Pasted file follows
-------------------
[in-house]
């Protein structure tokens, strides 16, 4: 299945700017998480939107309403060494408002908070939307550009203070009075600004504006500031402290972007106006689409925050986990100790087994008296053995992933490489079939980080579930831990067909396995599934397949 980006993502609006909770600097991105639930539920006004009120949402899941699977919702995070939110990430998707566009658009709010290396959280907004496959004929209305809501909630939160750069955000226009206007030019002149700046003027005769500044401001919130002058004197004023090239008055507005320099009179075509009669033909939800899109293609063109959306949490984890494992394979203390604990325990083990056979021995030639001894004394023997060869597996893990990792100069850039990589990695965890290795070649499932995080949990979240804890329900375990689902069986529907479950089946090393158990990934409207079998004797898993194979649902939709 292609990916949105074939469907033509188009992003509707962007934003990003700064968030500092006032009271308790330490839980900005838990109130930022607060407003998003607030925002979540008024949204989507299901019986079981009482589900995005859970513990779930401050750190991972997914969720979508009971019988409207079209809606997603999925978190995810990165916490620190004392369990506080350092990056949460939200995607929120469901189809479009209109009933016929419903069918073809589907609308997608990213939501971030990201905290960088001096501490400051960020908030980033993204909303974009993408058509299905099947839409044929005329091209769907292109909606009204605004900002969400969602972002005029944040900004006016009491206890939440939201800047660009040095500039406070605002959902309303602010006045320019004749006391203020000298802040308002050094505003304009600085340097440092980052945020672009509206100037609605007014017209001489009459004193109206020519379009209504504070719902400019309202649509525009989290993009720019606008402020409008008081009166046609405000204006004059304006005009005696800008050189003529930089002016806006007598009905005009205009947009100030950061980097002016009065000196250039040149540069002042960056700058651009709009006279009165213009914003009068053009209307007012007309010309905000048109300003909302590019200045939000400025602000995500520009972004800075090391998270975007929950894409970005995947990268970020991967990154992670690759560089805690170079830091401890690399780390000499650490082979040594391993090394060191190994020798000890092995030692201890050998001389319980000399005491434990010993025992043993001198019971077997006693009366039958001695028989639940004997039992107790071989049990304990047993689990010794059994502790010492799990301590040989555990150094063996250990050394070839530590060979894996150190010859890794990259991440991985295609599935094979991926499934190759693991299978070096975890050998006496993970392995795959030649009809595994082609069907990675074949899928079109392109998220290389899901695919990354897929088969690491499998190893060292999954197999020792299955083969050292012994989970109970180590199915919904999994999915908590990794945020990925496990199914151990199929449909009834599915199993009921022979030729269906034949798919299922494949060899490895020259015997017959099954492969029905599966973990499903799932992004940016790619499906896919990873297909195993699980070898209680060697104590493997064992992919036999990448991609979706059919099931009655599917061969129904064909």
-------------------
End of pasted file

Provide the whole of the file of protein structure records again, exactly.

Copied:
[in-house]
């Protein structure tokens, strides 16, 4: 299945700017998480939107309403060494408002908070939307550009203070009075600004504006500031402290972007106006689409925050986990100790087994008296053995992933490489079939980080579930831990067909396995599934397949 980006993502609006909770600097991105639930539920006004009120949402899941699977919702995070939110990430998707566009658009709010290396959280907004496959004929209305809501909630939160750069955000226009206007030019002149700046003027005769500044401001919130002058004197004023090239008055507005320099009179075509009669033909939800899109293609063109959306949490984890494992394979203390604990325990083990056979021995030639001894004394023997060869597996893990990792100069850039990589990695965890290795070649499932995080949990979240804890329900375990689902069986529907479950089946090393158990990934409207079998004797898993194979649902939709 292609990916949105074939469907033509188009992003509707962007934003990003700064968030500092006032009271308790330490839980900005838990109130930022607060407003998003607030925002979540008024949204989507299901019986079981009482589900995005859970513990779930401050750190991972997914969720979508009971019988409207079209809606997603999925978190995810990165916490620190004392369990506080350092990056949460939200995607929120469901189809479009209109009933016929419903069918073809589907609308997608990213939501971030990201905290960088001096501490400051960020908030980033993204909303974009993408058509299905099947839409044929005329091209769907292109909606009204605004900002969400969602972002005029944040900004006016009491206890939440939201800047660009040095500039406070605002959902309303602010006045320019004749006391203020000298802040308002050094505003304009600085340097440092980052945020672009509206100037609605007014017209001489009459004193109206020519379009209504504070719902400019309202649509525009989290993009720019606008402020409008008081009166046609405000204006004059304006005009005696800008050189003529930089002016806006007598009905005009205009947009100030950061980097002016009065000196250039040149540069002042960056700058651009709009006279009165213009914003009068053009209307007012007309010309905000048109300003909302590019200045939000400025602000995500520009972004800075090391998270975007929950894409970005995947990268970020991967990154992670690759560089805690170079830091401890690399780390000499650490082979040594391993090394060191190994020798000890092995030692201890050998001389319980000399005491434990010993025992043993001198019971077997006693009366039958001695028989639940004997039992107790071989049990304990047993689990010794059994502790010492799990301590040989555990150094063996250990050394070839530590060979894996150190010859890794990259991440991985295609599935094979991926499934190759693991299978070096975890050998006496993970392995795959030649009809595994082609069907990675074949899928079109392109998220290389899901695919990354897929088969690491499998190893060292999954197999020792299955083969050292012994989970109970180590199915919904999994999915908590990794945020990925496990199914151990199929449909009834599915199993009921022979030729269906034949798919299922494949060899490895020259015997017959099954492969029905599966973990499903799932992004940016790619499906896919990873297909195993699980070898209680060697104590493997064992992919036999990448991609979706059919099931009655599917061969129904064909």